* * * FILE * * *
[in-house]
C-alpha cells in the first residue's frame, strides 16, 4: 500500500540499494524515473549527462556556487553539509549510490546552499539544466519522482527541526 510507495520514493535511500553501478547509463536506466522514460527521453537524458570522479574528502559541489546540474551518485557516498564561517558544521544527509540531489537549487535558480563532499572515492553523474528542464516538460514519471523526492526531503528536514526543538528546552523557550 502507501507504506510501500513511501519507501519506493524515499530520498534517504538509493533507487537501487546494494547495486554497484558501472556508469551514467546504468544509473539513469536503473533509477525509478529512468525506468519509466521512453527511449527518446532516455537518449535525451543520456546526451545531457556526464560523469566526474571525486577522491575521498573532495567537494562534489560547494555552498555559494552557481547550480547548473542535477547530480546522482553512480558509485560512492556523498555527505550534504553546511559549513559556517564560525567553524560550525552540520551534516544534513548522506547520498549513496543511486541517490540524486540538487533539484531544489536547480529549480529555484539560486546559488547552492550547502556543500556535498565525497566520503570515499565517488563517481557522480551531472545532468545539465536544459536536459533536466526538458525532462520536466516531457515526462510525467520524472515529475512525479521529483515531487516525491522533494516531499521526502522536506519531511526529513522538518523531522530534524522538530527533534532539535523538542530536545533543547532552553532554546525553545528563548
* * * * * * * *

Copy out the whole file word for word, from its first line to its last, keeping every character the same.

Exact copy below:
[in-house]
C-alpha cells in the first residue's frame, strides 16, 4: 500500500540499494524515473549527462556556487553539509549510490546552499539544466519522482527541526 510507495520514493535511500553501478547509463536506466522514460527521453537524458570522479574528502559541489546540474551518485557516498564561517558544521544527509540531489537549487535558480563532499572515492553523474528542464516538460514519471523526492526531503528536514526543538528546552523557550 502507501507504506510501500513511501519507501519506493524515499530520498534517504538509493533507487537501487546494494547495486554497484558501472556508469551514467546504468544509473539513469536503473533509477525509478529512468525506468519509466521512453527511449527518446532516455537518449535525451543520456546526451545531457556526464560523469566526474571525486577522491575521498573532495567537494562534489560547494555552498555559494552557481547550480547548473542535477547530480546522482553512480558509485560512492556523498555527505550534504553546511559549513559556517564560525567553524560550525552540520551534516544534513548522506547520498549513496543511486541517490540524486540538487533539484531544489536547480529549480529555484539560486546559488547552492550547502556543500556535498565525497566520503570515499565517488563517481557522480551531472545532468545539465536544459536536459533536466526538458525532462520536466516531457515526462510525467520524472515529475512525479521529483515531487516525491522533494516531499521526502522536506519531511526529513522538518523531522530534524522538530527533534532539535523538542530536545533543547532552553532554546525553545528563548